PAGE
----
Open enrollment for ACA insurance is about to close. It's already a record year for sign-ups
MARY LOUISE KELLY, HOST:
For a second straight year, enrollment in ACA - Affordable Care Act - marketplaces set a record. Nearly 16 million people have enrolled. And in most places, people can still sign up until Sunday. NPR's Selena Simmons-Duffin explains why these health insurance plans got more popular.
SELENA SIMMONS-DUFFIN, BYLINE: First of all, the plans are cheaper for people than they used to be. The government has pumped billions of dollars into subsidies to keep costs down for consumers. Another reason why more people are signing up - there's more help.
KATIE RODERS TURNER: This year, we really caught our stride.
SIMMONS-DUFFIN: That's Katie Roders Turner. She runs the Family Healthcare Foundation, which is part of the Tampa Bay Navigator Project in Florida. Navigators help people understand their options, decide on a plan and get signed up for it - all for free. They're paid through government grants. The Trump administration slashed funding for navigators. The Biden administration shored it up. The Tampa Bay Navigator Project went from having a team of 16 navigators to, this year, having 35.
RODERS TURNER: So we've been really able to spread out the need and the demand amongst those navigators.
SIMMONS-DUFFIN: One of the people her organization helped recently was Erin Dimmig. She and her husband, Tyler, are 30 years old. They live in Plant City, Fla. And right now, she is, as she puts it, very pregnant. She's due with her first child in February.
ERIN DIMMIG: My husband got a new job offer. And that puts him in a 90-day insurance gap, and we were due in 60 days.
SIMMONS-DUFFIN: They couldn't afford to keep paying for the insurance he'd had through his old job. COBRA was going to cost them $1600 a month, and that plan had been expensive for them anyway. She Googled her way to HealthCare.gov, the federal insurance marketplace, which Florida and lots of other states use, and she started to answer questions like size of household, income...
DIMMIG: Once you click the you're pregnant button, it asks you all sorts of confusing questions, and I was absolutely in over my head. So I, like, went to the find help place.
SIMMONS-DUFFIN: Localhelp.healthcare.gov has a directory to find navigators in your area. Erin found a local community center on the list and called them.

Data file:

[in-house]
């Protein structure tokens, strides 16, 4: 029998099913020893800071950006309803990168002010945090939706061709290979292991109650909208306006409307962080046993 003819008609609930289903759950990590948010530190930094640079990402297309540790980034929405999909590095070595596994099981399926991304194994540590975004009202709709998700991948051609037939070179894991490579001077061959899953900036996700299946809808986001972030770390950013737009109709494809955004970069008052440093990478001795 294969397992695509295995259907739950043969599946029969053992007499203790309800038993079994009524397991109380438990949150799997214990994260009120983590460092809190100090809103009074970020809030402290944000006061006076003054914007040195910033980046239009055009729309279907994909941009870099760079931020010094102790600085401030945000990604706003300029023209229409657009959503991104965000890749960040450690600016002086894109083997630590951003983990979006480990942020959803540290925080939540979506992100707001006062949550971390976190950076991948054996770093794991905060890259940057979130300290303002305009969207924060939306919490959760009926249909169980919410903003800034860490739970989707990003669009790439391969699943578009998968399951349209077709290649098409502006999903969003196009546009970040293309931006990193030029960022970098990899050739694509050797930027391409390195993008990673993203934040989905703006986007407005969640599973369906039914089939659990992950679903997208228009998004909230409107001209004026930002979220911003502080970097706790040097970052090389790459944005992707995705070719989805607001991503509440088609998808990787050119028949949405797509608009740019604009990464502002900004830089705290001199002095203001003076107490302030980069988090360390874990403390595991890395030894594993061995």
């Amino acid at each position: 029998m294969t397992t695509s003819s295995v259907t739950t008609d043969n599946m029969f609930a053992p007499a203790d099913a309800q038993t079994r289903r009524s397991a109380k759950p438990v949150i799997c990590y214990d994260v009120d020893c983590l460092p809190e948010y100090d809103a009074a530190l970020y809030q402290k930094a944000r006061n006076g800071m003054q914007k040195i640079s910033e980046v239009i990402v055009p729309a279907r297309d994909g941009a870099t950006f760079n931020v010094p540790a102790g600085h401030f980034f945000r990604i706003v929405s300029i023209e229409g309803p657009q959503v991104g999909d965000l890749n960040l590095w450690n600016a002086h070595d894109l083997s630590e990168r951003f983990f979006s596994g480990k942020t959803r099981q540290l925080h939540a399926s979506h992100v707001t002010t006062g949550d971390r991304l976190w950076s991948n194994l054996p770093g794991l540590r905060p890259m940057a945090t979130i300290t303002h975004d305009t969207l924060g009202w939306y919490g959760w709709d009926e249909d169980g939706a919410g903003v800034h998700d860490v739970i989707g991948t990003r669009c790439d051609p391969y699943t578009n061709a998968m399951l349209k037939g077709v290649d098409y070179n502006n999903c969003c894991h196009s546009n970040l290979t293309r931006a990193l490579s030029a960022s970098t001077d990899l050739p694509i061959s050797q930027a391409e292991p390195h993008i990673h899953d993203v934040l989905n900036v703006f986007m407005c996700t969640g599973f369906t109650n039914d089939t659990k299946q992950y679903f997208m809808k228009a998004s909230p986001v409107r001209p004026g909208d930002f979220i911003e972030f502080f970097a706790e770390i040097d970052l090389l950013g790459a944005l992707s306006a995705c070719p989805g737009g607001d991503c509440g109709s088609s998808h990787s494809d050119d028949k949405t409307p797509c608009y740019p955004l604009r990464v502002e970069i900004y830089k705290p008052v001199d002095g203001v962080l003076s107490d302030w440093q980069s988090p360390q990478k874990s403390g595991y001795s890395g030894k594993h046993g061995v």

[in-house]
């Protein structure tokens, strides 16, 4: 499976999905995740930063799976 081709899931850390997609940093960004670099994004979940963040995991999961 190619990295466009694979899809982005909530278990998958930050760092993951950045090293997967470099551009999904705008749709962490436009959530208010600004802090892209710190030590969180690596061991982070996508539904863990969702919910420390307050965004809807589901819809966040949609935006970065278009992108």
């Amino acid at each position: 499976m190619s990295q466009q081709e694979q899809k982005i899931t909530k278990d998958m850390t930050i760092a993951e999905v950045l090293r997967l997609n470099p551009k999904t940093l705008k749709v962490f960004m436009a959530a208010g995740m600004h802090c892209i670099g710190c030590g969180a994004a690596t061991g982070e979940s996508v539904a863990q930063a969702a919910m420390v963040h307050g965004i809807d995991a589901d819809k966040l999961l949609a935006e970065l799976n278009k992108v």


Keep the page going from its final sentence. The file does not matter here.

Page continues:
DIMMIG: I called, and they were like, well, Jorge comes in on Thursday.
SIMMONS-DUFFIN: So the Dimmigs went to see Jorge Masson. She was so stressed she would be uninsured when she went into labor.
DIMMIG: But then he found me the plan. And then he told me all of the things, and I realized how much money it was going to save us. I cried in his office. I cried when we found out that we were going to be saving a lot of money.
SIMMONS-DUFFIN: She estimates it's going to save them $9,000 compared to their old plan. They're not done with health insurance after the baby's born - they'll need to add the baby to their plan, decide whether to sign up for her husband's new employer-based plan when he becomes eligible.
DIMMIG: Jorge said that he would help walk us through that.
SIMMONS-DUFFIN: So she's not worried. Roders Turner says the Dimmigs aren't alone.
RODERS TURNER: People have been really pleased with the cost of the insurance plans and the options that they have.
SIMMONS-DUFFIN: Federal health officials say 4 out of 5 enrollees qualify for plans that cost $10 or less per month, and five million people who are uninsured qualify for $0 premium plans. Enrollment is still open on the federal health exchange, healthcare.gov, and in most state marketplaces until Sunday, January 15.
Selena Simmons-Duffin, NPR News. Transcript provided by NPR, Copyright NPR.